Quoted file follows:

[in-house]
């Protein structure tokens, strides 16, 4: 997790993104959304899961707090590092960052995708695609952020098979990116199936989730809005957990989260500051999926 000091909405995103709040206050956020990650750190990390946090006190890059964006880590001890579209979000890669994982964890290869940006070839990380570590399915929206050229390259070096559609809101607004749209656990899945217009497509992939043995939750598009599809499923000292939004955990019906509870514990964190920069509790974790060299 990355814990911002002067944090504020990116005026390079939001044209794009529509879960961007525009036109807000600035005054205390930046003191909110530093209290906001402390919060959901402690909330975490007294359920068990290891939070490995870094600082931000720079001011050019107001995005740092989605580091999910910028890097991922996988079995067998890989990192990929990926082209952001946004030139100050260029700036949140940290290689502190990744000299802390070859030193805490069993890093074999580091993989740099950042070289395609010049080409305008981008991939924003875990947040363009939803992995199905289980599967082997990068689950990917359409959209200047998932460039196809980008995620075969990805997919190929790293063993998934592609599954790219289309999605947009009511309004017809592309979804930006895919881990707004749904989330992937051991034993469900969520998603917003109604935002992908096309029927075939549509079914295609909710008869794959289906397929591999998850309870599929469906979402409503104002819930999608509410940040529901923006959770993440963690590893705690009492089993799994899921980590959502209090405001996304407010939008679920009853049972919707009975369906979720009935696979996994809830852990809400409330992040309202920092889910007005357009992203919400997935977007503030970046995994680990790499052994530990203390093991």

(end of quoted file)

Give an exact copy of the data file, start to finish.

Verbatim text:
[in-house]
């Protein structure tokens, strides 16, 4: 997790993104959304899961707090590092960052995708695609952020098979990116199936989730809005957990989260500051999926 000091909405995103709040206050956020990650750190990390946090006190890059964006880590001890579209979000890669994982964890290869940006070839990380570590399915929206050229390259070096559609809101607004749209656990899945217009497509992939043995939750598009599809499923000292939004955990019906509870514990964190920069509790974790060299 990355814990911002002067944090504020990116005026390079939001044209794009529509879960961007525009036109807000600035005054205390930046003191909110530093209290906001402390919060959901402690909330975490007294359920068990290891939070490995870094600082931000720079001011050019107001995005740092989605580091999910910028890097991922996988079995067998890989990192990929990926082209952001946004030139100050260029700036949140940290290689502190990744000299802390070859030193805490069993890093074999580091993989740099950042070289395609010049080409305008981008991939924003875990947040363009939803992995199905289980599967082997990068689950990917359409959209200047998932460039196809980008995620075969990805997919190929790293063993998934592609599954790219289309999605947009009511309004017809592309979804930006895919881990707004749904989330992937051991034993469900969520998603917003109604935002992908096309029927075939549509079914295609909710008869794959289906397929591999998850309870599929469906979402409503104002819930999608509410940040529901923006959770993440963690590893705690009492089993799994899921980590959502209090405001996304407010939008679920009853049972919707009975369906979720009935696979996994809830852990809400409330992040309202920092889910007005357009992203919400997935977007503030970046995994680990790499052994530990203390093991």